Inmates sue Santa Rita Jail and Aramark for forced labor

Oakland civil rights attorney Dan Siegel filed a lawsuit in federal court on Wednesday alleging that Alameda County and Aramark Correctional Services are profiting from free labor by inmates at the Santa Rita Jail in Dublin.

The suit, which was filed on behalf of eight current and former Santa Rita inmates who did food preparation work at the jail, alleges that the sheriff's office and Aramark Correctional Services are violating the Thirteenth Amendment, which went into effect in 1865 and banned involuntary servitude.

 "The U.S. Constitution outlawed slavery after the Civil War, we believed," Siegel said at a news conference at his office in Downtown 

A sheriff's spokesman denied the accusations and explained the program created by a partnership with Aramark is volunteer-based. Low-security inmates are selected and asked if they want to participate in 8-hour shifts preparing food or cleaning facilities. There is no monetary compensation, but the opportunity allows inmates to have more time out of their cells and a better meal that shift.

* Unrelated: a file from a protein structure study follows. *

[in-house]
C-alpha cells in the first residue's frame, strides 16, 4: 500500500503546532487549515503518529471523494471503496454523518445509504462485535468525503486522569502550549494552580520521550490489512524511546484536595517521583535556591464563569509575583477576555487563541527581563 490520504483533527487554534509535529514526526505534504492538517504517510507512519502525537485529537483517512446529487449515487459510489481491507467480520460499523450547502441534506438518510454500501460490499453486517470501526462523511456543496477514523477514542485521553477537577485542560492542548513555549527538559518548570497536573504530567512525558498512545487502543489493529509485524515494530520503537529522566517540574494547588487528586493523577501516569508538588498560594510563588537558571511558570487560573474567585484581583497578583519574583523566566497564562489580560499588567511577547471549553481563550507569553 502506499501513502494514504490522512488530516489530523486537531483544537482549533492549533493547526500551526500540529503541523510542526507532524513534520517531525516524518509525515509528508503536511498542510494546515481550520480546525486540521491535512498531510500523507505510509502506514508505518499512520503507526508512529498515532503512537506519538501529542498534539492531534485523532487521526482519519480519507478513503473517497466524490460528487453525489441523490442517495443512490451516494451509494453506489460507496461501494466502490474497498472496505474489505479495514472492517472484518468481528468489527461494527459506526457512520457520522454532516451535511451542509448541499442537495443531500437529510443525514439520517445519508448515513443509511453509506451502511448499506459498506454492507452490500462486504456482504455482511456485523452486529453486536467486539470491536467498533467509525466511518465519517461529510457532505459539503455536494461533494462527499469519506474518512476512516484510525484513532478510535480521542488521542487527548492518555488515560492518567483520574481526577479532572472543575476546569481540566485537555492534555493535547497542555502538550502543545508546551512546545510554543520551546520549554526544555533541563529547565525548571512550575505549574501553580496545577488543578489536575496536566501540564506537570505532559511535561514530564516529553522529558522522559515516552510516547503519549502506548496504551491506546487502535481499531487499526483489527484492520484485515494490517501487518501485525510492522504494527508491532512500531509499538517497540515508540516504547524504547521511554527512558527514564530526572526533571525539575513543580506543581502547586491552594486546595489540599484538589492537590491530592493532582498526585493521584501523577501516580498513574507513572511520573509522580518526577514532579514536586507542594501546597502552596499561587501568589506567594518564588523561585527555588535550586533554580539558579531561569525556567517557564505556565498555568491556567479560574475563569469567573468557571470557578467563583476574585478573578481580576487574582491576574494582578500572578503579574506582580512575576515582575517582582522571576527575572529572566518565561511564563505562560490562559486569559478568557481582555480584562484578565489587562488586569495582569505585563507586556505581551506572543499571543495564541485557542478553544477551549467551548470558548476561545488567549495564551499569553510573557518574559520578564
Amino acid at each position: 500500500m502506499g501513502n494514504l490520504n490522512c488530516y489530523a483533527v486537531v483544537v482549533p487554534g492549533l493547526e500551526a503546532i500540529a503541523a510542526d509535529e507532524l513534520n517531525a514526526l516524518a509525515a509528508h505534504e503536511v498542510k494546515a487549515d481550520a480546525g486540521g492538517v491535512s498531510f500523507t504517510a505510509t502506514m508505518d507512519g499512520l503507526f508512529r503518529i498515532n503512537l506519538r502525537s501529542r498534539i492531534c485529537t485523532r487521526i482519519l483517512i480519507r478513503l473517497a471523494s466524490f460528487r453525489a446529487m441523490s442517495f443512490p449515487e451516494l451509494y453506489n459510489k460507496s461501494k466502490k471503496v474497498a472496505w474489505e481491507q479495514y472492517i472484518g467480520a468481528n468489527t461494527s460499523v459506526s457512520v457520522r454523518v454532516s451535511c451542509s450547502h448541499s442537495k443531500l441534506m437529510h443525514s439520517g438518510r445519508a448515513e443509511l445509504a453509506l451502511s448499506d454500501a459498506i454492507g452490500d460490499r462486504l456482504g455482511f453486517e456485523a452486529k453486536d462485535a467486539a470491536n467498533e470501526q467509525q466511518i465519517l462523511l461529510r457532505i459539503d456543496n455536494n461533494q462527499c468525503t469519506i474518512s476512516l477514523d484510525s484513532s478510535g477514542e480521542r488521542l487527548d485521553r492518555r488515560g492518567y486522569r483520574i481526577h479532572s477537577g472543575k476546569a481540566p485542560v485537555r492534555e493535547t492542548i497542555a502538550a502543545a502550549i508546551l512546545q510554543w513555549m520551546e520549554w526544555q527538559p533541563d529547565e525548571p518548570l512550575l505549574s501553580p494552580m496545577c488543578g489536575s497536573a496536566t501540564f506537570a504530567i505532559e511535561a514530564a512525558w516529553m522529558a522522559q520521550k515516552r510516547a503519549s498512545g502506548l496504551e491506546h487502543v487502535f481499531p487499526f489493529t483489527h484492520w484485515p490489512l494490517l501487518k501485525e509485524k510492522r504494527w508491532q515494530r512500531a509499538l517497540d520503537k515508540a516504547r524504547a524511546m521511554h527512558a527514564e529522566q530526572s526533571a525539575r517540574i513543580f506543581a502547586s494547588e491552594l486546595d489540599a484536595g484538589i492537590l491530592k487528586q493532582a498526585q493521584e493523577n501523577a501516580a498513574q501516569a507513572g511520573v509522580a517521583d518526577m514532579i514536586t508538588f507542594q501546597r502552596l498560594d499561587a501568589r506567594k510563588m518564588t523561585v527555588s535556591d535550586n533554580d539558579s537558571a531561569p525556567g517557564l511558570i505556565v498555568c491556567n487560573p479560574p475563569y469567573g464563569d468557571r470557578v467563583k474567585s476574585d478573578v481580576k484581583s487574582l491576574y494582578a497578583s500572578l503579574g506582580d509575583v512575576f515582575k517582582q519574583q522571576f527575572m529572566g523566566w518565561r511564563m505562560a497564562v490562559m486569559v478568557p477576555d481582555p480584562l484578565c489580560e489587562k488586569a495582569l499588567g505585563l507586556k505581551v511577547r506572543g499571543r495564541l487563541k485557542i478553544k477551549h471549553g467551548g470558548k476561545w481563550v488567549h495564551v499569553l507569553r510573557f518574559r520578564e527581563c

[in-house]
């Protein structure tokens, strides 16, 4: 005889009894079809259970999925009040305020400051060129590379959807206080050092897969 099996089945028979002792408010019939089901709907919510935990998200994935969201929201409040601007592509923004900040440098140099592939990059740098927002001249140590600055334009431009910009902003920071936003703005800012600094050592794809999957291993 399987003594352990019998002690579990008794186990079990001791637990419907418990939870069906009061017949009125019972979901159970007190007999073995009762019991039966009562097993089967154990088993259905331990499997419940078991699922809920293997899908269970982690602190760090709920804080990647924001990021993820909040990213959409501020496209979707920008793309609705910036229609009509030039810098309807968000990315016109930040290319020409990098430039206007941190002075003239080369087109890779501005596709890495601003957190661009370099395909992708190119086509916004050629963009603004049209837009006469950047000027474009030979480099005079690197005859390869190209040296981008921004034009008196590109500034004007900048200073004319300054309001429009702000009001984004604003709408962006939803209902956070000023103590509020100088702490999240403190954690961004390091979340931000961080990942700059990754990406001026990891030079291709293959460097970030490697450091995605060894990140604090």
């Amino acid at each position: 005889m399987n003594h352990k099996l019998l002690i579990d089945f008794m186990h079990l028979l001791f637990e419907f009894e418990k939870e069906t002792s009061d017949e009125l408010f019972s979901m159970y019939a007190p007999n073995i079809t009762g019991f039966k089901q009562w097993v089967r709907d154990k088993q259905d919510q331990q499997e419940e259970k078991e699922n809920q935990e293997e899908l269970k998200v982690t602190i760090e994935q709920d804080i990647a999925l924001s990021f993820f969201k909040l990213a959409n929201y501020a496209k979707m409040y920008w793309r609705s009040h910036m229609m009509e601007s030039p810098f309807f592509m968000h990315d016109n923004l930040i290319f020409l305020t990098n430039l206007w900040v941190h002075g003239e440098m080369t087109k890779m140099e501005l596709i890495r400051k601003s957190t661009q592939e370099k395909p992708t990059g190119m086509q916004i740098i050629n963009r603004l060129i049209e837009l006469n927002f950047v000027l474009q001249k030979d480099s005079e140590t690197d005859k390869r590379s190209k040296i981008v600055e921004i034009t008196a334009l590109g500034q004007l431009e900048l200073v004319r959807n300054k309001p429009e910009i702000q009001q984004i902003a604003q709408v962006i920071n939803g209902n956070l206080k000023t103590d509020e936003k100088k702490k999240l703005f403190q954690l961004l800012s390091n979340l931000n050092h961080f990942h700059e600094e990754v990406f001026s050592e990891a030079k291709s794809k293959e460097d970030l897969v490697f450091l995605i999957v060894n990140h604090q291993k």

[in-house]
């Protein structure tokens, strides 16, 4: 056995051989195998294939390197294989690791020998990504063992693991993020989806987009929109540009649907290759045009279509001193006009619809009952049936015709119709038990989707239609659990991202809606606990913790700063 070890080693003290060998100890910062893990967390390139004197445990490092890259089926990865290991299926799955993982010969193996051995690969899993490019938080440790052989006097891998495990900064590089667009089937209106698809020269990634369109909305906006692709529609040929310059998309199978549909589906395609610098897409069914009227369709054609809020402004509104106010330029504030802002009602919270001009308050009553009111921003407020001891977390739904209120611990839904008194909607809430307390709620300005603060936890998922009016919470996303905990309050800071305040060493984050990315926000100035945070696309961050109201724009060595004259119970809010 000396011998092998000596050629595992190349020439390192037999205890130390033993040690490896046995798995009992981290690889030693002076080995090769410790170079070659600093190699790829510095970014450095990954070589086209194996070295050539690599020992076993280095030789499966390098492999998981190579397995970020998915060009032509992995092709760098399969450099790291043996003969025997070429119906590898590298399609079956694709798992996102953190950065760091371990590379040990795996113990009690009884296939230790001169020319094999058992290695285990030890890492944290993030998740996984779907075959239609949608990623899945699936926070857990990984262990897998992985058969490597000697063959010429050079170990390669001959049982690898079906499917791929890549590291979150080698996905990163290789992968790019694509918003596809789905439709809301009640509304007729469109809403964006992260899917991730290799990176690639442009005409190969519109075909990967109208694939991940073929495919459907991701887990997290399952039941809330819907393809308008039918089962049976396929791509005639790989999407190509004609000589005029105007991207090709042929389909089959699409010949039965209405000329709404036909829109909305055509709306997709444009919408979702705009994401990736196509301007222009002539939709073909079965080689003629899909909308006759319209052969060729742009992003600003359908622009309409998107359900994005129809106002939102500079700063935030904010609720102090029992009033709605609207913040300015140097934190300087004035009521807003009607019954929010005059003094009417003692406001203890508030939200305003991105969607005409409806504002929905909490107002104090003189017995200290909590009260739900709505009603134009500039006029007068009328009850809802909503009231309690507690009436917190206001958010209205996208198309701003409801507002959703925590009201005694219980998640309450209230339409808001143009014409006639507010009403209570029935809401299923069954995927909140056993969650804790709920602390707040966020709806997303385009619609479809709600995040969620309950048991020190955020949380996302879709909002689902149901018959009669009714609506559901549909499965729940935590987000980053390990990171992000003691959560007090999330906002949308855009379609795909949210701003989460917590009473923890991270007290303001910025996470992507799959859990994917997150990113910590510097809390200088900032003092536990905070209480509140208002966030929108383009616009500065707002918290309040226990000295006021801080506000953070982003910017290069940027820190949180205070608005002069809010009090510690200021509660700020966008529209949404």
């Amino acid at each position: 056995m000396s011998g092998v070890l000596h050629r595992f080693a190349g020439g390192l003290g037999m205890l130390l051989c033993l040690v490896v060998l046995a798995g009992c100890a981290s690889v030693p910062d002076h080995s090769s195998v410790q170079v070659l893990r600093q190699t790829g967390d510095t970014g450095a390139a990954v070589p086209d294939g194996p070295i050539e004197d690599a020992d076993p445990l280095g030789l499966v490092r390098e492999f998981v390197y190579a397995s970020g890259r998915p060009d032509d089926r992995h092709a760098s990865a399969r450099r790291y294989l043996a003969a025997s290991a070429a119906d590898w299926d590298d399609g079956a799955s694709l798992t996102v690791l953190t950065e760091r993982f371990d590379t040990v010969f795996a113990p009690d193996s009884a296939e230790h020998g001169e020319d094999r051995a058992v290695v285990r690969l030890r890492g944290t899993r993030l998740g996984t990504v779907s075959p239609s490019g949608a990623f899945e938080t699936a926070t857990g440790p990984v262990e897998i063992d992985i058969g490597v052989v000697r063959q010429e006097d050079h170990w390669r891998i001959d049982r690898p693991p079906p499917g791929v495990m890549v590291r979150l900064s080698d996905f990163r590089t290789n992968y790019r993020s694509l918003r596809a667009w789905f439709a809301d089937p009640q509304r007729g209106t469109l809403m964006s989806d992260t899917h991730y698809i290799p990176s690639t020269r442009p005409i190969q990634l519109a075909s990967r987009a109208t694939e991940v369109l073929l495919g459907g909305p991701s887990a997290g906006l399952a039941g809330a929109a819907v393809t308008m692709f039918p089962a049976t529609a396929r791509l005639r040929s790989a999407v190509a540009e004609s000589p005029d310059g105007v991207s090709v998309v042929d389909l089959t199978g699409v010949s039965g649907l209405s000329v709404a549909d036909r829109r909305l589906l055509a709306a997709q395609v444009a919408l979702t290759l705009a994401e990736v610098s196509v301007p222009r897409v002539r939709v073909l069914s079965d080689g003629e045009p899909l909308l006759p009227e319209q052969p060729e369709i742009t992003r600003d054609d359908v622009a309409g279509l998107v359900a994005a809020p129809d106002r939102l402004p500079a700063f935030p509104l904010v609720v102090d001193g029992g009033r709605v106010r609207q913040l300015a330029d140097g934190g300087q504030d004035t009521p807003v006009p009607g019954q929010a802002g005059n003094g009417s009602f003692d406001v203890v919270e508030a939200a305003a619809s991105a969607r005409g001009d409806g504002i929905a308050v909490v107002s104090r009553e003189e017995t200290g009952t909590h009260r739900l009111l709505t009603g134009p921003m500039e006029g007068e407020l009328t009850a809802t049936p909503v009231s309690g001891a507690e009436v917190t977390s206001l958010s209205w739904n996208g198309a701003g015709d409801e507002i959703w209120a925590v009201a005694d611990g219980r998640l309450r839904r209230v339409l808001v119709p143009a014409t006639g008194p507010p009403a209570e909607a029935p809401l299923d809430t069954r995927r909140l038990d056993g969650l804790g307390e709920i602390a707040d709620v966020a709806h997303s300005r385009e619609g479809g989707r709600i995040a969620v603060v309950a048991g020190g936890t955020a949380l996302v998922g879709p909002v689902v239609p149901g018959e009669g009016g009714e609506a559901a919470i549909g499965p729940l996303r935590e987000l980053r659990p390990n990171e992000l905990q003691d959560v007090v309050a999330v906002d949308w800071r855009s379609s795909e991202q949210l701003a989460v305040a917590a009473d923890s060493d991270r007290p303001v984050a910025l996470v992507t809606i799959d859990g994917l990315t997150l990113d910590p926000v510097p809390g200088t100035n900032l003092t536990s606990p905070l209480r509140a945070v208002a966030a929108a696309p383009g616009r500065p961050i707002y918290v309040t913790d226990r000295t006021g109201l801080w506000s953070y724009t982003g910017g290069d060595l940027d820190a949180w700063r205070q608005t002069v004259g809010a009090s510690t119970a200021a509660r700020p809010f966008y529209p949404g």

"The allegations are extremely innaccurate. We have a long waitlist of people in custody wanting to take part it in. It is completely on a volunteer basis," said spokesman Ray Kelly. 

Kelly provided a letter by one inmate expressing appreciation for the program.

Attorneys for the eight plaintiffs said, in reality, the program is not volunteer-base because when workers feel ill and want to take a day off deputies allegedly threaten them with more jail time. 

Kelly disputes the claim saying participants are able to take days off when they are sick. He said they are able to quit the program altogether without repercussions. 

At  Wednesday's press conference, Siegel said the working inmates should be compensated. Jails that hire prisoners may make deductions for state and federal taxes, room and board, lawful restitution fines or victim compensation and family support, but must provide no less than 20 percent of the wages directly to the prisoner.

"The purpose of our jails and prisons is not to provide profit to companies like Aramark. Part of this case is to point out Aramark is engaging in unfair labor practices to compete with other food labor companies," said Siegel. 

Aramark told KTVU the company could not comment on pending litigation.